“I made a lot of mistakes with the WPF book. The first mistake was that it had no screenshots. That was because a new version of Windows was anticipated, so all of the screenshots would have looked old-fashioned. The other thing was that the first half of the book has no XAML. Then I introduced XAML and explored the syntax. I regretted that decision, because the more I played around with XAML, the more I loved it.
“I never got into Blend. I have to this day handwritten every piece of XAML that I have published. Blend is great for designers because it implements a lot of sophisticated behaviours, but for what I like to do hand coding XAML is preferable, particularly because I have to publish it.”
'It seems a little unreasonable to ask that Xamarin Forms be a Silverlight clone'
Now Petzold works full time for Xamarin, where he is writing a book on Xamarin Forms, which uses C# and XAML for mobile apps running on iOS, Android or Windows Phone.
“Early this year I wrote a blog entry saying that I was available for consulting work and Xamarin contacted me and said 'Would you like to write a book about this thing we are developing?' I said I will need more than the $15,000 advance that you normally get for a book, because the old model is no longer working for me, so they hired me as a contractor. After about four months they offered me a job.”
The XAML aspect of Xamarin Forms was a later addition. The early releases used only C#. Petzold’s book was going to be mainly code. “Then when the XAML finally became available, and it actually worked, and all of our sudden you had this ability to do the stuff that we used to do in WPF and Silverlight, to define a visual tree for the display of each of the elements, and then apply data bindings to all those. It looks so elegant in XAML and so clunky in code that no sane person could resist.”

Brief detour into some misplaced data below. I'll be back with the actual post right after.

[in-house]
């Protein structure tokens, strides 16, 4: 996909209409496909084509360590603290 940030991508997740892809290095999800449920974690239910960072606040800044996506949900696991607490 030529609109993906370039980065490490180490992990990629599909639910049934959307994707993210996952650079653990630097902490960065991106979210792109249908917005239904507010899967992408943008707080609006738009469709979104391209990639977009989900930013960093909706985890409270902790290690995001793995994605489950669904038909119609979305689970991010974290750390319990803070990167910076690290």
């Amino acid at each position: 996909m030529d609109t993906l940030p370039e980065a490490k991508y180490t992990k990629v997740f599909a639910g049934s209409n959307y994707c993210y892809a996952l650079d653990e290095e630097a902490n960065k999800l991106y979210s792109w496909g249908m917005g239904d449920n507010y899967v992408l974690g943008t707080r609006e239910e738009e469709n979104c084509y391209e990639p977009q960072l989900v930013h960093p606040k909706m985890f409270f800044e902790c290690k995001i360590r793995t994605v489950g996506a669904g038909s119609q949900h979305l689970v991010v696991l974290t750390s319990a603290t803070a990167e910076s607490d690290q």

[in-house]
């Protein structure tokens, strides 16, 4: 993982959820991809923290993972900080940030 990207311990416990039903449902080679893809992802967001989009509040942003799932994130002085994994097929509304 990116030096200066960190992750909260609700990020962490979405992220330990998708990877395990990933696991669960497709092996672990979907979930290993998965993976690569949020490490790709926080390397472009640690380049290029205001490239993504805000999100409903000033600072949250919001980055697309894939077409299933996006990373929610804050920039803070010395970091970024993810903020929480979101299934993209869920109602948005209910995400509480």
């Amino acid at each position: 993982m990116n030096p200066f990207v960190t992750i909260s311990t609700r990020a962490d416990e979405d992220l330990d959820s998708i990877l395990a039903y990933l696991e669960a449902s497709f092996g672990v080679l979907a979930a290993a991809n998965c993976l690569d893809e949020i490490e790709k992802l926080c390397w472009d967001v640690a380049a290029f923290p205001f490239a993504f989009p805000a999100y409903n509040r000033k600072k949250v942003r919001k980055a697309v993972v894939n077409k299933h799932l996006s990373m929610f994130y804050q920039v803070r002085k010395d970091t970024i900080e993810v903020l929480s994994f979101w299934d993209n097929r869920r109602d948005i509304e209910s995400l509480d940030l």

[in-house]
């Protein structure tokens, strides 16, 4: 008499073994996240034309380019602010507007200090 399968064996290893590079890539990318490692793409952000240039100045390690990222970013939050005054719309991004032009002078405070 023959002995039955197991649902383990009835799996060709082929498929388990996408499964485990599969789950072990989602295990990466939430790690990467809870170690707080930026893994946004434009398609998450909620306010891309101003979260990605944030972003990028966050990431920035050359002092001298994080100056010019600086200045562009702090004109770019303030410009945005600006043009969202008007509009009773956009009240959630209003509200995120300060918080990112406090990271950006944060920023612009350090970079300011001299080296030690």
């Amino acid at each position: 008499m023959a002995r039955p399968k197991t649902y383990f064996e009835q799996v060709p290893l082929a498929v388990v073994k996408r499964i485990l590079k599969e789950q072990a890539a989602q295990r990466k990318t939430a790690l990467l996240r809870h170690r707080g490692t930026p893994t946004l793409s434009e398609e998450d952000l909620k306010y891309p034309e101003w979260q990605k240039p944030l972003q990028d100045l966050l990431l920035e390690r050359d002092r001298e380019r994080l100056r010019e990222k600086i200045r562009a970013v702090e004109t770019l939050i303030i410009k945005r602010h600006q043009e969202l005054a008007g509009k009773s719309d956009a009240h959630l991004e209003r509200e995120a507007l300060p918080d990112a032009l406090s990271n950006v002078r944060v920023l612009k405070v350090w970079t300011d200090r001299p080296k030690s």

Unfortunately the XAML used by Xamarin is incompatible with the XAML used by Microsoft for WPF, Silverlight, and Windows 8 Store Apps (and these are not fully compatible with one another).
“A lot of people when they found out that XAML would be supported by Xamarin assumed that they would be able to take their Windows phone XAML and just move it over. It seems a little unreasonable to ask that Xamarin Forms be a Silverlight clone. When people say that the XAML should be compatible they are really saying that Xamarin Forms should be Silverlight and should run on the iPhone.”
Unlike the Windows API, Xamarin Forms (and the Xamarin platform) is a niche technology. “There are a lot of programmers who apparently are coding in Objective-C and Java,” says Petzold, referring to the native languages for IOS and Android.
That said, for developers coming to mobile from the Microsoft platform, Petzold believes the technology is attractive. “For the array of C# programmers, the Xamarin platform makes a lot of sense,” he added.
At a session during Evolve, Petzold gleefully shows how he got round the absence of vector graphics in Xamarin Forms by coding a sphere using a BoxView control, reducing its width to just a few pixels in order to get a line. “The Forms developers tell me I am abusing the BoxView,” he said.
It is good to know that 25 years on from Programming Windows, Petzold has retained his independent spirit. ®